Notre Dame Fighting Irish Football’s Best Running Back Combos Signed In One Class
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Notre Dame’s Best Running Back Combos Signed In One Class

In three of the four recruiting cycles from 2017-20, Notre Dame signed one running back: C.J. Holmes (2017), Kyren Williams (2019) and Chris Tyree (2020).

In 2018 the Fighting Irish did ink two in three-star prospects in C’Bo Flemister and Jahmir Smith, the latter who is now at Appalachian State as a graduate transfer. Meanwhile, Holmes is now a safety at Kent State after departing from Notre Dame his freshman year.

For the first time since 2015-16, Notre Dame is looking to sign a second running back in back-to-back years.

Notre Dame Fighting Irish football running back Josh Adams
Josh Adams (above) and Dexter Williams both signed with Notre Dame in 2015 and had sterling individual years to put Notre Dame in the playoff hunt in different seasons. (Bill Panzica)

In the 2021 cycle Notre Dame reeled in the tandem of four-star Audric Estime, ranked the nation’s No. 132 player by Rivals, and three-star Logan Diggs, the 2020 Louisiana Sports Writers Association Class 5A Outstanding Offensive Player.

This week Notre Dame received a verbal from Texas four-star running back prospect Jadarian Price, but is actively seeking a complement to him. It has to be mindful that with another strong campaign from Williams in 2021 (he rushed for 1,125 yards and caught 35 passes in 2020), it’s conceivable he could turn pro after his junior year, while Flemister could opt to be a grad transfer in 2022.

Two reasons why Notre Dame signed two running backs in both 2015 and 2016 were none came aboard in 2014, and the 2013 haul saw former five-star Greg Bryant (RIP) transfer prior to the 2015 campaign.

Among the additions Irish running backs coach and run-game coordinator Lance Taylor is looking at are Tennessee’s Dallan Hayden and Pennsylvania’s Nicholas Singleton, two more four-star/Top 250 figures.

In every decade, there is one duo of running backs signed in the same class that help Notre Dame vie for a national title. For the 2020s, Notre Dame could be off to quite a start with Estime/Diggs this year and then perhaps Price and someone else in 2022.

Here are some of the standards from each decade:

2010s: Josh Adams & Dexter Williams (2015)

The best tandem signed in the Brian Kelly era, which is entering its 12th season.

During the 10-1 start in 2015, Adams set the freshman rushing record at Notre Dame with 835 yards, and later turned pro after his junior season.

Williams took a back seat until his senior year when, despite missing the first four games, romped for 995 yards, 6.3 yards per carry and 12 touchdowns while the Irish advanced to the four-team College Football Playoff.

The duo averaged 6.5 yards per carry on their 4,837 career yards, both eclipsing 1,600, the most ever by a Notre Dame running back pair from the same class.

2000s: Theo Riddick & Cierre Wood (2009)

Former head coach Charlie Weis left a strong parting gift to Kelly with these two, although Riddick lined up in the slot his sophomore and junior years.

During Notre Dame’s 12-0 regular season that advanced them to the BCS Championship against title winner Alabama, Riddick rushed for 917 yards and Wood 742.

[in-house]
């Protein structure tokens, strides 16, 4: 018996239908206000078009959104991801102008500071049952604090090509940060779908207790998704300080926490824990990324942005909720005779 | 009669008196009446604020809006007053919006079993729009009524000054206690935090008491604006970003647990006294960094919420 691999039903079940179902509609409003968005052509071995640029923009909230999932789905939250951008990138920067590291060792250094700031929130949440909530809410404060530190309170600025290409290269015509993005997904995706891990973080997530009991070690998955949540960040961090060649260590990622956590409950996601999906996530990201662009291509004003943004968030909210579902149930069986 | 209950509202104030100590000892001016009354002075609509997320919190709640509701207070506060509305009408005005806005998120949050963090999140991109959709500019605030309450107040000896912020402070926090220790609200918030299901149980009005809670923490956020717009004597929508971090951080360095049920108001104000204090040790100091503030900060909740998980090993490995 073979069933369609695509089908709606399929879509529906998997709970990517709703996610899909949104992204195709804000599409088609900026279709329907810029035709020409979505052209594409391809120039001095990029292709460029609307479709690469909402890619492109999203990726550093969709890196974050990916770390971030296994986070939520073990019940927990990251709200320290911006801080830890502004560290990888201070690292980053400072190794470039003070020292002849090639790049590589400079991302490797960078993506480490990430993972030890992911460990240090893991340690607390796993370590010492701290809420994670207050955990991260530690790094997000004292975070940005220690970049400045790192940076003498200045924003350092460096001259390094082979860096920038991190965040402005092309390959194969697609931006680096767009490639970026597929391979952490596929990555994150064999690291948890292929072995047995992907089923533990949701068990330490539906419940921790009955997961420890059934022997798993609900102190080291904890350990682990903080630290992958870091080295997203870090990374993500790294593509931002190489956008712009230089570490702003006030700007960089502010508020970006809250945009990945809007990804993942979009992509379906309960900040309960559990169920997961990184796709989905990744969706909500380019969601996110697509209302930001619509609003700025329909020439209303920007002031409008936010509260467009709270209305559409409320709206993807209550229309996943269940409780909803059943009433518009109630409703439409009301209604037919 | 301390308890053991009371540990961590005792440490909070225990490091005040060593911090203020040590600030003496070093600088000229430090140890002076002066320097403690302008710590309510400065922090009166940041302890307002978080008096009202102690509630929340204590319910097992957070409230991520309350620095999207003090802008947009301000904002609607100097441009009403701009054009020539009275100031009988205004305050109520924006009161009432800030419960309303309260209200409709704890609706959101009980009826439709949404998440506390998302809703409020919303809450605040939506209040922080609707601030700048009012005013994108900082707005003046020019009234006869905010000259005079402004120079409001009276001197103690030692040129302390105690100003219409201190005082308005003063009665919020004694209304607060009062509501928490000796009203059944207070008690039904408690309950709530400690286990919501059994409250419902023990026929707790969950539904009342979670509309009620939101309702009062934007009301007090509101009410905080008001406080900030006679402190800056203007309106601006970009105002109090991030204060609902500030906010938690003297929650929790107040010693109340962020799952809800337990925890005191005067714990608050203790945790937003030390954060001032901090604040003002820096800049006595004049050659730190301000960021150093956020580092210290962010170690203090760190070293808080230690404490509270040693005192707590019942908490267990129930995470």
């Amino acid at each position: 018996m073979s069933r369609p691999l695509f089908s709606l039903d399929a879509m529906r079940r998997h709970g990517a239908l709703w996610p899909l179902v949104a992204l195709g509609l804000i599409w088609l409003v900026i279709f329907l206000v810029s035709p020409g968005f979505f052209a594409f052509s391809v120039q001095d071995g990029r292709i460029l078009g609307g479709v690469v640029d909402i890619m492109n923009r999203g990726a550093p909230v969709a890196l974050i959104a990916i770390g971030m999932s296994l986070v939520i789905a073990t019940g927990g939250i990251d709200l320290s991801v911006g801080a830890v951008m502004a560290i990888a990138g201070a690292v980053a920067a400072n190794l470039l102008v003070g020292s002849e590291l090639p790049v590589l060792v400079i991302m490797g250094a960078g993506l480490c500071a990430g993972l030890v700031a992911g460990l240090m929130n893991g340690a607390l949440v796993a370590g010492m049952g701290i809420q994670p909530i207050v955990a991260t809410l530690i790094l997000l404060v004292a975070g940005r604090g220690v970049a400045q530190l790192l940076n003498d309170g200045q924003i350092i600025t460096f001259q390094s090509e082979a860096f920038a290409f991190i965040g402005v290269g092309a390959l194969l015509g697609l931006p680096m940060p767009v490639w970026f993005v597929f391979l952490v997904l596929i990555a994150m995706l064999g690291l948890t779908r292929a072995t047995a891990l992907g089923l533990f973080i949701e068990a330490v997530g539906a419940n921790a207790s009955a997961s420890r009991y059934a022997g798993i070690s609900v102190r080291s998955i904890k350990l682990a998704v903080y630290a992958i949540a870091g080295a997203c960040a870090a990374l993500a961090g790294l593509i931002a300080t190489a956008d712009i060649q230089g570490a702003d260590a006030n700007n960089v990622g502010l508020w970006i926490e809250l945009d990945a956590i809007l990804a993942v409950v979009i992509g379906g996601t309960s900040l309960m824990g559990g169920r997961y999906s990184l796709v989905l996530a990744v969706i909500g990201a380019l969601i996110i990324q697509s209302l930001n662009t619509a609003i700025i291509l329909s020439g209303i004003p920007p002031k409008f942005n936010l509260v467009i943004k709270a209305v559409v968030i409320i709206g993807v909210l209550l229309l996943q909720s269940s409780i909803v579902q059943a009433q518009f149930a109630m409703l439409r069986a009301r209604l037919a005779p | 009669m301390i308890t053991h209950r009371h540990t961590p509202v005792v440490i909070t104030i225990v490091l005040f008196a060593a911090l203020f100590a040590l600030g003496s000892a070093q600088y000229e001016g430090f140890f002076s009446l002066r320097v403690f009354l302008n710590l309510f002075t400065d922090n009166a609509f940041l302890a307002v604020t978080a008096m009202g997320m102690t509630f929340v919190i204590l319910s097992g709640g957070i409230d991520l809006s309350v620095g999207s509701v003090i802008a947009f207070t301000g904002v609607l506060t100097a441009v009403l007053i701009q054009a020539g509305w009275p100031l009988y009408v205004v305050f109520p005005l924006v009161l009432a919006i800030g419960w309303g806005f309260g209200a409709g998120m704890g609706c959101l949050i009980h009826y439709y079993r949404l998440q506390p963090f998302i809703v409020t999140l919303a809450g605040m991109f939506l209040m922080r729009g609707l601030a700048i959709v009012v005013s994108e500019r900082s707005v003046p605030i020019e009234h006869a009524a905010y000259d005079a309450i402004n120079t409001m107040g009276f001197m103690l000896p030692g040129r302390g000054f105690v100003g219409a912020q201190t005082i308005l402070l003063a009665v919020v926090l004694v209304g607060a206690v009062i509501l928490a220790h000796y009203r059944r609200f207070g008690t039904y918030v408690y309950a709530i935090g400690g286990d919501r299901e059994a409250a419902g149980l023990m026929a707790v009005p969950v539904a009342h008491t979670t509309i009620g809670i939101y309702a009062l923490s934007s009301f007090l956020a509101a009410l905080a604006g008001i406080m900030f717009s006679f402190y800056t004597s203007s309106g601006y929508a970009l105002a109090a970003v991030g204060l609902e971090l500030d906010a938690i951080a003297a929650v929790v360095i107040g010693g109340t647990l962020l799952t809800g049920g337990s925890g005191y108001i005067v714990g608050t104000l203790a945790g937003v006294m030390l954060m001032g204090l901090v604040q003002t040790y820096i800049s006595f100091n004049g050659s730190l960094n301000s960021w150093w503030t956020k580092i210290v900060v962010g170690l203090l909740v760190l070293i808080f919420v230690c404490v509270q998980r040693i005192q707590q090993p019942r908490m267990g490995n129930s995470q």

In their college careers, Wood totaled 2,447 yards on the ground and Riddick 1,169 — plus they combined for 172 catches, 120 by Riddick.

1990s: Randy Kinder & Marc Edwards (1993)

Speedster Kinder totaled 2,295 yards rushing with 18 touchdowns in his career, while powerful fullback Edwards, who would later win a Super Bowl ring, totaled 1,656 yards (including bowl games, which hadn’t been the case until 2002) and 27 scores — plus snared 46 passes for 598 yards and five more scores.

Both played prominent roles as freshmen for the 11-1 unit in 1993 that finished 11-1, with Kinder rushing for 537 yards and Edwards tallying a team-high eight touchdowns.

1980s: Tony Brooks & Ricky Watters (1987)

The first full recruiting class under Lou Holtz featured this pair that might have received a five-star rating in today’s vernacular.

Brooks finished with 2,431 career rushing yards in college and added 29 catches for 332 yards.

Watters, who played flanker for the 1988 national champs, had 1,864 yards rushing with 21 scores, and added 41 catches for 610 yards and three more scores.

1970s: Wayne Bullock & Eric Penick (1971)

The perfect combination of power and speed who as juniors helped win the 1973 national title.

Wayne The Train at fullback had the most career rushing yards (1,892) and rushing touchdowns (24) in the Ara Parseghian era.

Despite missing the majority of his senior year with an injury, Penick accumulated 1,418 yards rushing and 12 scores, none more memorable than his 85-yard jaunt in 1973 that helped end USC’s 23-game unbeaten streak.

1960s: Nick Eddy & Bill Wolski (1962)

Former head coach Joe Kuharich recruited them and Parseghian molded them into champions, including a share of the national title in 1964 with the MacArthur Bowl, and then a consensus title in 1966 when Eddy was a fifth-year senior (he was suspended from school in 1963) and third in the Heisman voting.

Eddy rushed for 1,625 career yards and 17 scores, plus averaged 16.1 yards on his 44 catches. Wolski finished with 1,429 yards rushing, notably a team-high 657 for the 9-1 crew in 1964.

1950s: Johnny Lattner & Neil Worden (1950)

Would you believe that as seniors for the unbeaten and No. 2 Irish in 1953, fullback Worden rushed for more yardage (859 at 5.9 yards per attempt) than Heisman-winning teammate Lattner (651)? The same in career rushing — 2,039 for Worden and 1,726 for Lattner.

But Lattner was the better all-around player with his prowess as a receiver, return man and on defense, which included 13 interceptions. Both were top-10 NFL picks.



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